“I find it very distressing when there is an orchestration… to codify things that teachers do… that just can’t be quantified. It’s like grading art on a percentage scale. You can’t do it. Trying to codify the things that teachers do in order to check a box or have a piece of paper that somehow says, ‘I actually took care of this. I actually did something.’ And it doesn’t seem to value the relationships that we have with the kids, and the fact that we are educators and we love our job… it feels as though there is a push toward quantifying the unquantifiable.”
Like any brooding artistic-souled creature of the night, her family motivates her. As she lurks in the dark corners of crumbling buildings, she thinks, “There are definitely times when the time I am at the theater is not worth the time I’m missing with my kid.”
Luckily, she has a great support system in place, and with her husband in the cast (Ian LeValley), she gives a huge shout out to his mother, who makes sure their offspring has a hot dinner and two stories before bed. And did I mention that Calder, their six year old, is going to be in the Keegan production of All My Sons? They are starting to build a dynasty.
Though Kerry directed the last two projects written by Michael Marino, this one’s timing coinciding with the start of the new school year forced Kerri to take the co-pilot seat. “This is Michael Marino’s baby,” she insists.
Hemispheric Dysfunctionalism and the Cortical Titanic explores “brain damage and brain malfunction, anything from a stroke to things that are genetic… explored through the prism of the sinking of the Titanic… with opera!” A piece inspired when a friend of the writer suffered a severe brain injury resulting from a bicycle accident and her process of healing. “The show tracks the phases of how the brain heals and how it does not heal.”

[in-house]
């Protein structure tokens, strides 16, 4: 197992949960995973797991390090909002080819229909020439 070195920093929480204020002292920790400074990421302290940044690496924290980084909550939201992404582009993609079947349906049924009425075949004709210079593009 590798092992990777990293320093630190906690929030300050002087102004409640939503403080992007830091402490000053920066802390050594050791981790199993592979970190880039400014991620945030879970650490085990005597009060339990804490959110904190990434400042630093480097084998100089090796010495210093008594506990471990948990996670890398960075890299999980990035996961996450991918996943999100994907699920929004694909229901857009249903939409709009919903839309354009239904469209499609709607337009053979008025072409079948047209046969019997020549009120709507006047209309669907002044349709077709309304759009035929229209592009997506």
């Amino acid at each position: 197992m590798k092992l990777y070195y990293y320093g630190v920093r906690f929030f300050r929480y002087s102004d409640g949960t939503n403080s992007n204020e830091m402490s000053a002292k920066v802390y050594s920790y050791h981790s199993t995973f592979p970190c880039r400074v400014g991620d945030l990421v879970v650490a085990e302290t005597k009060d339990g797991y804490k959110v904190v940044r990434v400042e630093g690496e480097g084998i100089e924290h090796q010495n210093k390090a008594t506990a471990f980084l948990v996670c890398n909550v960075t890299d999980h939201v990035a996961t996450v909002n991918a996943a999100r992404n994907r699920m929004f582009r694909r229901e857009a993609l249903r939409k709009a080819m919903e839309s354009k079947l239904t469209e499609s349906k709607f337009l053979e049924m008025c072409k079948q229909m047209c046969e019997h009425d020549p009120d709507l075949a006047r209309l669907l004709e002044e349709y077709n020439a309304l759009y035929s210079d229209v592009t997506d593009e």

Her advice to the audience: Don’t let the title scare you.
“You don’t need to know what it means to enjoy it… It’s a comedy of manners meets Schweitzer’s research notes. [Michael] is one of the smartest human beings I know. He knows so much stuff. Every time I work on a show with him, it’s like taking a grad course, because I have to take the play apart and end up with dramaturgical research like four inches think…. It is very smart and very clever and fun and it moves and is visually appealing and this one is aurally appealing. It’s not touching at all, considering where it came from, a head injury, it is quite the opposite. It’s laughing through the tears, you poke fun of it because otherwise, if you had to take it too seriously, it would just bum you out.”
And with that, she fades off into the darkness to direct another show, create another memorable character, and save another puppy from a burning building. Because Kerri Rambow is Batman.
Hemispheric Dysfunctionalism and the Cortical Titanic by Michael Merino runs October 5 – 28, 2012, at The Shop – Fort Fringe, 607 New York Ave NW, Washington, DC. Details and tickets
Remember Titus X at Capital Fringe, or Molotov’s Julius Caesar? All the work of guest writer Shawn Northrip, who holds an MFA in Musical Theatre Writing from NYU, and teaches Theater Arts at George Mason High School.